Elegy over a Tomb
by Edward Herbert, Lord Chirbury
MUST I then see, alas ! eternal night
Sitting upon those fairest eyes,
And closing all those beams, which once did rise
So radiant and bright,
That light and heat in them to us did prove
Knowledge and Love ?
Oh, if you did delight no more to stay
Upon this low and earthly stage,
But rather chose an endless heritage,
Tell us at least, we pray,
Where all the beauties that those ashes ow'd
Are now bestow'd ?
Doth the Sun now his light with yours renew ?
Have Waves the curling of your hair ?
Did you restore unto the Sky and Air,
The red, and white, and blew ?
Have you vouchsaf'd to flowers since your death
That sweetest breath ?
Had not Heav'ns Lights else in their houses slept,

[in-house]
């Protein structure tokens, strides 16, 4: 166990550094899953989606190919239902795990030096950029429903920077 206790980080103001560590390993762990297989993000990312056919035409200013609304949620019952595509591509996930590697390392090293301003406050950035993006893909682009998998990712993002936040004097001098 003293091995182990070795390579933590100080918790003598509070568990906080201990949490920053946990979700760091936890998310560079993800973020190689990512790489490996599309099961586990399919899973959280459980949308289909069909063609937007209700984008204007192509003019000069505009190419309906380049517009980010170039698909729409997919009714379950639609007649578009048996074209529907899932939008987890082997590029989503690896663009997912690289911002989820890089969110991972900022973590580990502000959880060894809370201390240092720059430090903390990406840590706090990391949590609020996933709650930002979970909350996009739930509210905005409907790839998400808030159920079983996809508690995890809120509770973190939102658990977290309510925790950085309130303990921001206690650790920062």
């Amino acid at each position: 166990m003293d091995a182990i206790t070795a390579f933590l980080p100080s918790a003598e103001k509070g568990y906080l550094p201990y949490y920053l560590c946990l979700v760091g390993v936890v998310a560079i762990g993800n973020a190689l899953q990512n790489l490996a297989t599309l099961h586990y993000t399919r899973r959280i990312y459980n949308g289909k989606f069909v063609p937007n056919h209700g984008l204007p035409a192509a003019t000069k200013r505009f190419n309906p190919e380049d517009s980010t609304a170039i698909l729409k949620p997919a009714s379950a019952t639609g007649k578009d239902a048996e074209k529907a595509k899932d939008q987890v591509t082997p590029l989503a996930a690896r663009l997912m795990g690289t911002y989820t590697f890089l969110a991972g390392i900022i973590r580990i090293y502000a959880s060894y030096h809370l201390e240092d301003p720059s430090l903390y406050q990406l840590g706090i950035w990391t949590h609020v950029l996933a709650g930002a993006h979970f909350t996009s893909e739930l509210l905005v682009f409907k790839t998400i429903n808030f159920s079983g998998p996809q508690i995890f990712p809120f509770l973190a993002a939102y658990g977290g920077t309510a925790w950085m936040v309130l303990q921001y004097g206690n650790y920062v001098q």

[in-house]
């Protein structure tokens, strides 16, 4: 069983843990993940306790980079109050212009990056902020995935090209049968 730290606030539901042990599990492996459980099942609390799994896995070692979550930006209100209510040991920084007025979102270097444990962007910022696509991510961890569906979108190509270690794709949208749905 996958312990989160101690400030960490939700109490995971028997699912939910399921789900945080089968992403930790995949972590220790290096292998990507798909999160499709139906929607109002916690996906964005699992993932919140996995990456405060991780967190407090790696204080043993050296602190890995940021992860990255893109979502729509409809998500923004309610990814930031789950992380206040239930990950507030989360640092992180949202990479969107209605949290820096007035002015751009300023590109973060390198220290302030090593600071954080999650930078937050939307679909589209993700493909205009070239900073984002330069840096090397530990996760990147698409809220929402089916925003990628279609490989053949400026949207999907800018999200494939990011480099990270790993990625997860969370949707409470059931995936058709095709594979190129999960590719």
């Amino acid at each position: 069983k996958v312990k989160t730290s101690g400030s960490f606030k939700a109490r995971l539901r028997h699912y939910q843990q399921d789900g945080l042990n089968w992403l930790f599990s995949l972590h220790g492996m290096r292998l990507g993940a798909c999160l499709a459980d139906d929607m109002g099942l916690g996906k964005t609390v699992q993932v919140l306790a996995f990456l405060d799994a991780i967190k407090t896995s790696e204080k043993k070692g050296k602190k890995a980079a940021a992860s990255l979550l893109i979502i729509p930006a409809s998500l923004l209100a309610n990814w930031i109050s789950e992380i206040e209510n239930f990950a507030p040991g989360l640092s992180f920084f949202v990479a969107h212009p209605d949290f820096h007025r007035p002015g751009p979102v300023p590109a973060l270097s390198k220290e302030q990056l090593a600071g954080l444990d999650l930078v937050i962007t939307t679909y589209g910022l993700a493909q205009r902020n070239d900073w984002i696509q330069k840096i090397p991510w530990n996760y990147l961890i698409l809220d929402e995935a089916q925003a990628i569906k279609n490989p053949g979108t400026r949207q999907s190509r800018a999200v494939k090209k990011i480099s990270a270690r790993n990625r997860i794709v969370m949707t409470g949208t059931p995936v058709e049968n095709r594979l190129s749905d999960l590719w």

Or to some private life retir'd ?
Must not the Sky and Air have else conspir'd,
And in their Regions wept ?
Must not each flower else the earth could breed
Have been a weed ?
But thus enrich'd may we not yield some cause
Why they themselves lament no more ?
That must have chang'd the course they held before,
And broke their proper Laws,
Had not your beauties giv'n this second birth
To Heaven and Earth ?
Tell us, for Oracles must still ascend,
For those that crave them at your tomb :
Tell us, where are those beauties now become,
And what they now intend :
Tell us, alas, that cannot tell our grief,
Or hope relief.
The Oxford Book of Seventeenth Century Verse.
H. J. C. Grierson and G. Bullough, eds.
Oxford: Clarendon Press, 1934. 227-228.